One of the South Island's rare private islands has sold to a New Zealand buyer, following a price cut. Pepin Island, which sits north of Nelson in Tasman Bay, is understood to have fetched close to $13.5 million, after three years on the market.
On March 31 the vendor dropped the asking price from $16m to $13.5m.
The sale marks the return of the island to New Zealand ownership after 26 years. The vendor is Olivia Cayetana Hallman, sole shareholder of Pepin Island Sheep Station and Resort. Companies Register documents list her under a New York address.
Hallman's mother, German businesswoman Viola von Hohenzollern, bought the island in 1995 for $2m; von Hohenzollern died in 2012.
New Zealand Sotheby's International Realty agent, Ian Keightley, said he has been asked to keep the price and the buyer's identity confidential.
Keightley said there was a "multi-offer sale" involving two New Zealand buyers.
"Covid multiplied inquiries, I'd say by one thousand per cent. We had a lot of interest from expats but people couldn't travel, so that was a difficulty," Keightley said.
The 518-hectare island is currently a sheep farm and offers private accommodation in three small baches scattered around the property. It also includes an "expansive seven-bedroom weatherboard farmhouse" according to Sotheby's information. The farmhouse is occupied by farm manager, Andrew Newton.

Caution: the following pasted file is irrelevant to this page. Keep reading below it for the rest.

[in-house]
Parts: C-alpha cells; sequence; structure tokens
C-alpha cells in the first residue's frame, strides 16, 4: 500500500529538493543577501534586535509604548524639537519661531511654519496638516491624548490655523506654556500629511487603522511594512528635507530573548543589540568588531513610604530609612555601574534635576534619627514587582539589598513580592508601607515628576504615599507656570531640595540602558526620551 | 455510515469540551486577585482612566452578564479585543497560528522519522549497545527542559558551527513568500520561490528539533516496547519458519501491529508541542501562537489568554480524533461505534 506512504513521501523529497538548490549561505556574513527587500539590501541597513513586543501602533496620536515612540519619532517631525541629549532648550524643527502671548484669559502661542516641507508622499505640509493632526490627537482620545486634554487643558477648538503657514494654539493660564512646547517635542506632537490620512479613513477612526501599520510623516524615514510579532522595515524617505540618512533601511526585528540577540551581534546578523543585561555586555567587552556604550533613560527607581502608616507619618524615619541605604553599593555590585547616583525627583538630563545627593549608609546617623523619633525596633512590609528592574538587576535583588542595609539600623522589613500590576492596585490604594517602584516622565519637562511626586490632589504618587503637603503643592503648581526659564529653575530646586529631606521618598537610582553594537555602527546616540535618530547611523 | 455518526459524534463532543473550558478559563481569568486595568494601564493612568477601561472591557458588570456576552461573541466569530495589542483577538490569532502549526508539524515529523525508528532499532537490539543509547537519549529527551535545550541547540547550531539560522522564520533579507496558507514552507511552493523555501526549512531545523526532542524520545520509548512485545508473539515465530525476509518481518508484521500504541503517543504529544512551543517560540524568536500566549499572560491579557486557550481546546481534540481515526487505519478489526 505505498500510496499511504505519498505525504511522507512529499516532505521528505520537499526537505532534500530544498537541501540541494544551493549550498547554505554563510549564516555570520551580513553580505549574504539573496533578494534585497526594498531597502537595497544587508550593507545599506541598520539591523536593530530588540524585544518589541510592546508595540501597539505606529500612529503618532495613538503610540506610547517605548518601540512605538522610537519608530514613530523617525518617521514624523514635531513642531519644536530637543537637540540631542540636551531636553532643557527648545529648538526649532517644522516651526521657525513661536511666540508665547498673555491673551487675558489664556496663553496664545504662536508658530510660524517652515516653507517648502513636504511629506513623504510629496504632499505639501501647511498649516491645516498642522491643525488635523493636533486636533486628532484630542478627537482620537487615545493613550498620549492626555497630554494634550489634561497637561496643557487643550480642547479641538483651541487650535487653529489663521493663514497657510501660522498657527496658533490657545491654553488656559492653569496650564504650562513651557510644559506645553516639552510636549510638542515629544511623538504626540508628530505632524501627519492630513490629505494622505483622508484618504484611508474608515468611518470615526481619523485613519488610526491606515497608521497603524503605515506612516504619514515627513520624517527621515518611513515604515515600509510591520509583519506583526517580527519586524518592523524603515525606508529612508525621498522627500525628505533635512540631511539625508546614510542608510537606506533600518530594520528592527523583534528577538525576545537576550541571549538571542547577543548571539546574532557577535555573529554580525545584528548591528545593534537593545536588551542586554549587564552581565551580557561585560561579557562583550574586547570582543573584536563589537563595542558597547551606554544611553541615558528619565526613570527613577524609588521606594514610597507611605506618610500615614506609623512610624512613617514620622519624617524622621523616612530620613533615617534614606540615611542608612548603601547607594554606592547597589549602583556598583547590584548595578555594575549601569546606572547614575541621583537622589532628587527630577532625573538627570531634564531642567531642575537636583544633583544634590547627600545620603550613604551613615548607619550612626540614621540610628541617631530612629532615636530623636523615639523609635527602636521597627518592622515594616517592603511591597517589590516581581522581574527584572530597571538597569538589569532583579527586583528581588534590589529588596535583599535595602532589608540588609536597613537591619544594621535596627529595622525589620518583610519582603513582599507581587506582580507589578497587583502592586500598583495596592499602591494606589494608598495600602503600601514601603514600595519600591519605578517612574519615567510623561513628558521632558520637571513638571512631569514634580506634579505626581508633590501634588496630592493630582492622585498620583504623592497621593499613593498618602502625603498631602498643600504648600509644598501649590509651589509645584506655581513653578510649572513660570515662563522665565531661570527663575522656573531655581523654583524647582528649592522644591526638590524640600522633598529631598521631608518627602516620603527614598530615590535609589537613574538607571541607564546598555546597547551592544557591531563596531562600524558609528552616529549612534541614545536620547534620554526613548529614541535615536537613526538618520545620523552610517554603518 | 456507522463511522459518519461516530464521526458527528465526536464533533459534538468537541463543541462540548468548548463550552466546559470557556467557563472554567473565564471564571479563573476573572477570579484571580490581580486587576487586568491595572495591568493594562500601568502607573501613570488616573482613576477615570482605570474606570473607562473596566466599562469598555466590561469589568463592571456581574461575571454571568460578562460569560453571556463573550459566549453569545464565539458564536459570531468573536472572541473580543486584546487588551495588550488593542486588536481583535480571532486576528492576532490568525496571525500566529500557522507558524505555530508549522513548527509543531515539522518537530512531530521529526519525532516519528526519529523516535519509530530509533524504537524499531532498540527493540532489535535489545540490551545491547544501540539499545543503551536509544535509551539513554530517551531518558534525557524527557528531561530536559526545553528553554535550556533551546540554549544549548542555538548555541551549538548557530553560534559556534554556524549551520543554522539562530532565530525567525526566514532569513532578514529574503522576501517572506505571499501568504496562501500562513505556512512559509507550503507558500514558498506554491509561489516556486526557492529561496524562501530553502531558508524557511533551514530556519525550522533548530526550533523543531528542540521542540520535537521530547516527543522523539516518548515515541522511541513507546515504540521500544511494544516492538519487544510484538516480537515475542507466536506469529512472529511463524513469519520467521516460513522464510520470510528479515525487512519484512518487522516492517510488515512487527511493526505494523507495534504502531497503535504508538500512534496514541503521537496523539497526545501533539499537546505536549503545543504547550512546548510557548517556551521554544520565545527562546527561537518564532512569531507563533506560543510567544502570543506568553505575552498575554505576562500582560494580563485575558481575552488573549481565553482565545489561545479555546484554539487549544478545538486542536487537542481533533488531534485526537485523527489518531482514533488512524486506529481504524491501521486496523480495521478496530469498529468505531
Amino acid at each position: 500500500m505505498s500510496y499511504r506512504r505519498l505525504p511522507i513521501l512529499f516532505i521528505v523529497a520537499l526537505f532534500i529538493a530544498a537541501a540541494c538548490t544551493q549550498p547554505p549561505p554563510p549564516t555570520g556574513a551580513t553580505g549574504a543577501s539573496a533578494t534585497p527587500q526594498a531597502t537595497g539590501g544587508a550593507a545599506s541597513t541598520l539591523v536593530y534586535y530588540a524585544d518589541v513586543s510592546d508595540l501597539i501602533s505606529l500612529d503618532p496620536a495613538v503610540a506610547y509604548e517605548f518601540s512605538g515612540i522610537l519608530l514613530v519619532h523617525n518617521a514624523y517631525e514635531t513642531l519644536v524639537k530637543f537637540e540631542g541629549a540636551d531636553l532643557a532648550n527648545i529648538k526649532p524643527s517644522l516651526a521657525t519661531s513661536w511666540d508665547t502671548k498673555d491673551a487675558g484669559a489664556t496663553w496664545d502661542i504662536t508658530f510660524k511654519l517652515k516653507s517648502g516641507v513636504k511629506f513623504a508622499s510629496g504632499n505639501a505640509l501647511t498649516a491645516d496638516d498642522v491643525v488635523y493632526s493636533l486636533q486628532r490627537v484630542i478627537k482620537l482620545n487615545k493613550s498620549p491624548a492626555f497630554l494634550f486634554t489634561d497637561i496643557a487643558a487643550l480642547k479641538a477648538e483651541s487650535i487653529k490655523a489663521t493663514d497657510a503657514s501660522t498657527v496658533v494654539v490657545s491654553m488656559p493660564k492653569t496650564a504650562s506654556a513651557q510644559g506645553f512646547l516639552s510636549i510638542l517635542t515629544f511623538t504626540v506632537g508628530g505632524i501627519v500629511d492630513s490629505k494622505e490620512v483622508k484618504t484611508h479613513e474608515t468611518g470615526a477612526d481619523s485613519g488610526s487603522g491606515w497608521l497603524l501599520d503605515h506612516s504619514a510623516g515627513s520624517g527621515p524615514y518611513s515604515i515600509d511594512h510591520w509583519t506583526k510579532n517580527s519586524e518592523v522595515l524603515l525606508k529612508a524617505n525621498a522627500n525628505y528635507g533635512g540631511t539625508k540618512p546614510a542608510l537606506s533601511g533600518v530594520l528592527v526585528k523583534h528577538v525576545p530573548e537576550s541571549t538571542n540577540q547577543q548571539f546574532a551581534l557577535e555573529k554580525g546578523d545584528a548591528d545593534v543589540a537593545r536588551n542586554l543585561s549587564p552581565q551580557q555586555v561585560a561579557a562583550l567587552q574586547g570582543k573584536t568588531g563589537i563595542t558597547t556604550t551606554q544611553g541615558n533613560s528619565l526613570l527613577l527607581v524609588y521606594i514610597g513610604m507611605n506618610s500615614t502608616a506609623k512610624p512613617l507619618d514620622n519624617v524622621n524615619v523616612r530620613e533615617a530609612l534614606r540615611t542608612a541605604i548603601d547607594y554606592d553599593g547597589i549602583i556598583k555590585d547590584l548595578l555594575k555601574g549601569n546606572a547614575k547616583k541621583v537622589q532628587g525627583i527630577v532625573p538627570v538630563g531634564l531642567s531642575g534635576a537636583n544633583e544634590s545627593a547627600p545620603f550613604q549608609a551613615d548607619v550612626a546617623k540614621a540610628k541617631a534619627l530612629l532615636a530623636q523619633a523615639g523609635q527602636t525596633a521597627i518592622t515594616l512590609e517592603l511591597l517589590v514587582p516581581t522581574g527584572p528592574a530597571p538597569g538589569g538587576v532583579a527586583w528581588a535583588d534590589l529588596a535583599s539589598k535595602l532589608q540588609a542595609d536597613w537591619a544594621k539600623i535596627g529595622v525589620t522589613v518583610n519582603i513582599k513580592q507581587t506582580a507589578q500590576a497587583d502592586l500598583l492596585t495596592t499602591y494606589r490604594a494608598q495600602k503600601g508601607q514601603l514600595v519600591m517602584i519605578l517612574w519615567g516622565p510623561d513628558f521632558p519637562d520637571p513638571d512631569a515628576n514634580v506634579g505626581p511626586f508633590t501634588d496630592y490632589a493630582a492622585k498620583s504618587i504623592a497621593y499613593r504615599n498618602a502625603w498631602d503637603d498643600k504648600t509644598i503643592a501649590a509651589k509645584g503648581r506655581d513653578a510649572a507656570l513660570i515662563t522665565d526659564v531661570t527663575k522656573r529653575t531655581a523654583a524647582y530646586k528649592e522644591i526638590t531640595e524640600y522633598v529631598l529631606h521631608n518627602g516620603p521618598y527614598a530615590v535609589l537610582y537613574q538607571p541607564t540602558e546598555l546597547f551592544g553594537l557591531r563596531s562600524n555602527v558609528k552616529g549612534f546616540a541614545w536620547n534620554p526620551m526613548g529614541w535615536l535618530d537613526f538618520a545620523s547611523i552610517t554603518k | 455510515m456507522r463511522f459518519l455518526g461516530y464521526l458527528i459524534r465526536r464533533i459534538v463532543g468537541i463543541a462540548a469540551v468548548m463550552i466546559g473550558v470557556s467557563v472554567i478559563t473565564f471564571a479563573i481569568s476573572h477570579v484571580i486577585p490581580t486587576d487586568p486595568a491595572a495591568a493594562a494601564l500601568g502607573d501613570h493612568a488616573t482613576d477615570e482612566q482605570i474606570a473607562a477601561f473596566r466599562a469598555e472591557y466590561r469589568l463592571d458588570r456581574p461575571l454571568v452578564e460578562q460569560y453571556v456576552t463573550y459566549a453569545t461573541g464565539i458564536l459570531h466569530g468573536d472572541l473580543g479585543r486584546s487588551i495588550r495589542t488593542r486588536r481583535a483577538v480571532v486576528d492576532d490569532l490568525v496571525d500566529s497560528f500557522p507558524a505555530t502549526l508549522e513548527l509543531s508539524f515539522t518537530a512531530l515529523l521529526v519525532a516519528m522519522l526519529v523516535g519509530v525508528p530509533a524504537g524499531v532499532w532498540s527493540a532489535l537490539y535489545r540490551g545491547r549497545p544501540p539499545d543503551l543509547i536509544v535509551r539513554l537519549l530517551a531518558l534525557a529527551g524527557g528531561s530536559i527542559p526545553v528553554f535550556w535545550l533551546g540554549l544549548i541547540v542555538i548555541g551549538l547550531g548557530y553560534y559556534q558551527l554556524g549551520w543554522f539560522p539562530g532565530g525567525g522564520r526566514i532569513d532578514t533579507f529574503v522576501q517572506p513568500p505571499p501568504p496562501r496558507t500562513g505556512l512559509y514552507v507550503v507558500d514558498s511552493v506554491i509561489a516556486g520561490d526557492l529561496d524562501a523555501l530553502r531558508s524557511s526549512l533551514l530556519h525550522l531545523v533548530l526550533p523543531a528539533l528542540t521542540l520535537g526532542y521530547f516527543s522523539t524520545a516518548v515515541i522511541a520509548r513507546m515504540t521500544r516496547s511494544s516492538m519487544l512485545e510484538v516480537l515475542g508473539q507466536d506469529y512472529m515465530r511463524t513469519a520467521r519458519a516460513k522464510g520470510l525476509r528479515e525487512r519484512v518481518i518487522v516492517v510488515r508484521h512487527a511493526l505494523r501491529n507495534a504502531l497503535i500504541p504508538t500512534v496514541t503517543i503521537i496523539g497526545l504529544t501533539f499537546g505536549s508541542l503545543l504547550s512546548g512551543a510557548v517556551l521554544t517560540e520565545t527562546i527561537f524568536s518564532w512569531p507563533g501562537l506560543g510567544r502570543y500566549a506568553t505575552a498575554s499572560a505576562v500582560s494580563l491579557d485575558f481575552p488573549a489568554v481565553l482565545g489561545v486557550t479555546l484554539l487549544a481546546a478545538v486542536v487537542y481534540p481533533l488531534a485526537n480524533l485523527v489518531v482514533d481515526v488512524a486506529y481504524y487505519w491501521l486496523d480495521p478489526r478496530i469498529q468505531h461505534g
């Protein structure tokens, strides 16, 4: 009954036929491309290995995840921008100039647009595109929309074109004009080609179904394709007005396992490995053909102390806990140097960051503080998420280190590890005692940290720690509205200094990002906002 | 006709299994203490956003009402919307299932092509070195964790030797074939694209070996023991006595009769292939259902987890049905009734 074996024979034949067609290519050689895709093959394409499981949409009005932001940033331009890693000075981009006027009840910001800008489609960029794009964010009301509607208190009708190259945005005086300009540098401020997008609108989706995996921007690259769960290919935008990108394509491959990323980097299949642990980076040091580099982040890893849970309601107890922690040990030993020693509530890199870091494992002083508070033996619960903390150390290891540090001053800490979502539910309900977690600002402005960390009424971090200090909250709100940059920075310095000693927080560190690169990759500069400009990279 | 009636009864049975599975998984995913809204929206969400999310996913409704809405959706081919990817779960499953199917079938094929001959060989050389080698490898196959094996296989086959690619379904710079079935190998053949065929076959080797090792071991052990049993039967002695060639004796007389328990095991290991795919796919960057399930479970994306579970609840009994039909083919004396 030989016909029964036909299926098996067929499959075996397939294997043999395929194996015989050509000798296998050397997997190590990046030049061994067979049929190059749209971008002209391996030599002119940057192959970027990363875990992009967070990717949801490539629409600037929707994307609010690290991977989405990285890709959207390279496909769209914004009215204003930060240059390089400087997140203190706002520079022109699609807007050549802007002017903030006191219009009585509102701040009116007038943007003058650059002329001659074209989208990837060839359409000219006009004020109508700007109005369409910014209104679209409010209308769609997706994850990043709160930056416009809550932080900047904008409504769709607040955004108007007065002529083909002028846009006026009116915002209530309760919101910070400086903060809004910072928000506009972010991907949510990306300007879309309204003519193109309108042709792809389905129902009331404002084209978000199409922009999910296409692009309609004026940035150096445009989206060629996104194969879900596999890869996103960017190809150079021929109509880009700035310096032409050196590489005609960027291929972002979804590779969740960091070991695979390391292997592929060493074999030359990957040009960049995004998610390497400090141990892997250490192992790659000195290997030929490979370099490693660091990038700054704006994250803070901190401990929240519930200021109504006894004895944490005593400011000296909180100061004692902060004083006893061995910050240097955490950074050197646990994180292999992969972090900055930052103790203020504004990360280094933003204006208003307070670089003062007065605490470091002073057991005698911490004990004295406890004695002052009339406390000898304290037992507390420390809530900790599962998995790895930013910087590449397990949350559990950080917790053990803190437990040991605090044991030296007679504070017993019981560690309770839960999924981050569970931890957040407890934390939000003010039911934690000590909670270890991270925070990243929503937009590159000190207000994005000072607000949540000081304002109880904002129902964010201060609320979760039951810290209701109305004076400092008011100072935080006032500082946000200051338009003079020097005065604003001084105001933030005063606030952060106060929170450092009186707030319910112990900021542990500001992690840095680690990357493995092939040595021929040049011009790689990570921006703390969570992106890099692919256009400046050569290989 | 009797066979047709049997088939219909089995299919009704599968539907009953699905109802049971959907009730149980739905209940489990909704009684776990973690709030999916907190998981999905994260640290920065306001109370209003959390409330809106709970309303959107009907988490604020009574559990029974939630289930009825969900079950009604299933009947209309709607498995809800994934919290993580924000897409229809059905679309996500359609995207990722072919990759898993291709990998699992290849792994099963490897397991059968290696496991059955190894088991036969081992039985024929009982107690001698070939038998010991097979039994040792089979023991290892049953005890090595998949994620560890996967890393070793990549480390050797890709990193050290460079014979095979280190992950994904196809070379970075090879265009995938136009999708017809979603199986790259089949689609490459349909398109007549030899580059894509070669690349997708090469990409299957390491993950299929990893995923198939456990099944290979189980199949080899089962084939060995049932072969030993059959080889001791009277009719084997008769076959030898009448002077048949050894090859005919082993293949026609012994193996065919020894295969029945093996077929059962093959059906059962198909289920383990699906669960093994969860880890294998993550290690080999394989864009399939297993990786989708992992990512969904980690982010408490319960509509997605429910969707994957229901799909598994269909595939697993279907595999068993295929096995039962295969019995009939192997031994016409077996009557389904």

Keightley said the buyer intends to "continue the current farming operation, tourist accommodation business, maintain current public access and further explore the establishment of strategic environmental areas across the island."
Pepin is connected to the mainland by a naturally occurring boulderbank causeway and a road, owned and maintained by the Nelson City Council.
The road connects both the Pepin Island property (which is freehold land) to the mainland and also the popular Cable Bay beach, where the public have access to the island up to the high tide mark.
Nelson-based National list MP Nick Smith had seen the prospective sale as an opportunity to extend public access to the island's coastline. However, the sale to domestic buyers precludes the change.
A sale to an overseas buyer, under overseas investment provisions, could have allowed the extension of public access to a Queen's Chain reserve of an additional 20m above the tide mark.
Smith said he welcomed news of a New Zealand buyer for "an iconic part of Nelson with a unique history through the original telegraph cable connected in the nineteenth century through [adjacent] Cable Bay."
Smith said depending on the new buyer's plans there may still be the possibility for the addition of a Queen's Chain reserve; subdivision would also trigger the requirement to release this reserve.
Nelson Mayor Rachel Reese had hoped the government would acquire the Island through the Department of Conservation.
Reese wasn't immediately available for comment on Wednesday.
In recent years the island's circuit track has been open to the public, as a local fundraiser, for one day over the Queen's Birthday weekend in June.
The island's coastline, Tasman Bay on one side and the tidal Delaware Bay estuary on the other, is popular both with kayakers and boaters.
It's also an area of significant interest to local Maori, and was captured and contested by several tribes through the 1800s.